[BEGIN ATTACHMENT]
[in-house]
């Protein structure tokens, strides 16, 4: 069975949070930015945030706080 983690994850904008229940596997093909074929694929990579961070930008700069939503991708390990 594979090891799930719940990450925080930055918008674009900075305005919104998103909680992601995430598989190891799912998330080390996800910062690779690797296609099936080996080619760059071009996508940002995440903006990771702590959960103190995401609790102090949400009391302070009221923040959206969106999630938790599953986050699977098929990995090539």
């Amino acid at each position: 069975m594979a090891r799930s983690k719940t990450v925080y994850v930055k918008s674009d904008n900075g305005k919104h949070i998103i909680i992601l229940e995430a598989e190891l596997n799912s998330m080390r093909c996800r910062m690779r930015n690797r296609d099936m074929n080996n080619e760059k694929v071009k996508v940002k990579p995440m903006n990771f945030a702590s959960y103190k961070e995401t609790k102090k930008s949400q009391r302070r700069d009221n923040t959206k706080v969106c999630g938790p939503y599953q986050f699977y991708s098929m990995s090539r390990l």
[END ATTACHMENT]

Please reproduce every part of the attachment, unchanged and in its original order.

[in-house]
């Protein structure tokens, strides 16, 4: 069975949070930015945030706080 983690994850904008229940596997093909074929694929990579961070930008700069939503991708390990 594979090891799930719940990450925080930055918008674009900075305005919104998103909680992601995430598989190891799912998330080390996800910062690779690797296609099936080996080619760059071009996508940002995440903006990771702590959960103190995401609790102090949400009391302070009221923040959206969106999630938790599953986050699977098929990995090539």
């Amino acid at each position: 069975m594979a090891r799930s983690k719940t990450v925080y994850v930055k918008s674009d904008n900075g305005k919104h949070i998103i909680i992601l229940e995430a598989e190891l596997n799912s998330m080390r093909c996800r910062m690779r930015n690797r296609d099936m074929n080996n080619e760059k694929v071009k996508v940002k990579p995440m903006n990771f945030a702590s959960y103190k961070e995401t609790k102090k930008s949400q009391r302070r700069d009221n923040t959206k706080v969106c999630g938790p939503y599953q986050f699977y991708s098929m990995s090539r390990l």